How often you will weigh your dog is going to be determined by their life stage and whether you have any ongoing concerns. For example, puppies grow quickly! Most veterinarians recommend weighing young puppies weekly to ensure that they are growing and thriving. Dogs in their senior years are more susceptible to health-related concerns. Weighing them more frequently during this stage may help you catch any medical problems early.
Adult dogs are generally more stable in their weight and often don’t need to be weighed as frequently. For an adult dog with a healthy weight, you may even want to stick with a schedule of every 6 months. However, if you are focused on helping your dog lose weight or gain weight, more frequent weigh-ins will help determine if your current methods are working or if additional changes are needed.
The most important thing to remember when tracking your dog’s weight is why you are doing it. Take a moment each time that you add a new weight to your spreadsheet or tracker to see if you notice any changes or trends. If you have concerns, bring this information with you to your veterinarian as it can help them to better diagnose any health concerns.
There is a lot of information to consider when asking ‘how much does a dog weigh’, but it’s an important question to ask. As dog parents, it is our responsibility to be familiar with our pups and any signs of concern. By monitoring your dog’s weight and keeping a regular weight log, you will be prepared to work with your veterinarian as a team, prioritizing your dog’s health throughout each stage of his life.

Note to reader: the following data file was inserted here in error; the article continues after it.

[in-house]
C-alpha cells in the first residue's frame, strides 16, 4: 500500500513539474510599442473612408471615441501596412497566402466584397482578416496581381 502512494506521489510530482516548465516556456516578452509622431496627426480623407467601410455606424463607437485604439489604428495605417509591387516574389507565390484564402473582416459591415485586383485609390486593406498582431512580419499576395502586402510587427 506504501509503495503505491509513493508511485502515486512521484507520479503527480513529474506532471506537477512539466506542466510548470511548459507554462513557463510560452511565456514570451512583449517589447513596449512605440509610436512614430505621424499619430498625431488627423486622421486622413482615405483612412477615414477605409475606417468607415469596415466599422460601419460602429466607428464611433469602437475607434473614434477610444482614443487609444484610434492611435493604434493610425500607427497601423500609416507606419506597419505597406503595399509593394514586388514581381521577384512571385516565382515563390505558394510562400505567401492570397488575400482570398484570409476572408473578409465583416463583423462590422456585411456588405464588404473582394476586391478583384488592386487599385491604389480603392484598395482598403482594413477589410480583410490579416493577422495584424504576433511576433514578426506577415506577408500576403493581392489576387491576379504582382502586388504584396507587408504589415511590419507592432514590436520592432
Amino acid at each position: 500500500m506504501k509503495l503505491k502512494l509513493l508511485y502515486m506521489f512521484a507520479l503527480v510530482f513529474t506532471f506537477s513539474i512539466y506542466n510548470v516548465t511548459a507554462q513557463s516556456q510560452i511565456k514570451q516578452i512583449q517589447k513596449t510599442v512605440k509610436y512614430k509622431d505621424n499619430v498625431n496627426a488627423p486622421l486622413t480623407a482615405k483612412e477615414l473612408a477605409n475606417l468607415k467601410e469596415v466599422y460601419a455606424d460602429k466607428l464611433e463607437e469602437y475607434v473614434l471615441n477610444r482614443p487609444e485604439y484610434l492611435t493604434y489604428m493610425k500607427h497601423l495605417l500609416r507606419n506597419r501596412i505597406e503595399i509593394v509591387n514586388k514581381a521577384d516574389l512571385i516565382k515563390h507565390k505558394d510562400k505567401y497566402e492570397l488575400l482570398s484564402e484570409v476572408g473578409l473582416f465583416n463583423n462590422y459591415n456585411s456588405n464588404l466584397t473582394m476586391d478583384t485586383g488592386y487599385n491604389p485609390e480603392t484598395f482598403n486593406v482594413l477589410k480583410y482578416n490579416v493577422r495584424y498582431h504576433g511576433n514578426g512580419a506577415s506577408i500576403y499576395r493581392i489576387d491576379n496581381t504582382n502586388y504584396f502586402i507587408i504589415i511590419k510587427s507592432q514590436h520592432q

Do you prefer tracking your dog’s weight and medical records digitally or are you a paper and pen dog parent? We’d love to find out which method is most popular in the comments below!
Your dog’s weight is one of the five vital stats that we encourage you to monitor. Join us in our Pet Health 5 movement and together we can start tracking our pet’s health. It’s super easy! We’ll send you a reminder on the 5th of each month with a checklist of what to do and how to do it. All you need to do is take the time to check your dog’s health stats and log them.
Pet health and dog health is an important aspect of helping our dogs live long and happy lives. You can start today by weighing your dog and signing up for Pet Health 5.
About the Author: Britt Kascjak is a proud pet mom, sharing her heart (and her home) with her ‘pack’ which includes her husband John, their 3 dogs – Daviana, Indiana, and Lucifer – and their 2 cats – Pippen and Jinx. She has been active in the animal rescue community for over 15 years, volunteering, fostering and advocating for organizations across Canada and the US. In her free time, she enjoys traveling around the country camping, hiking, and canoeing with her pets.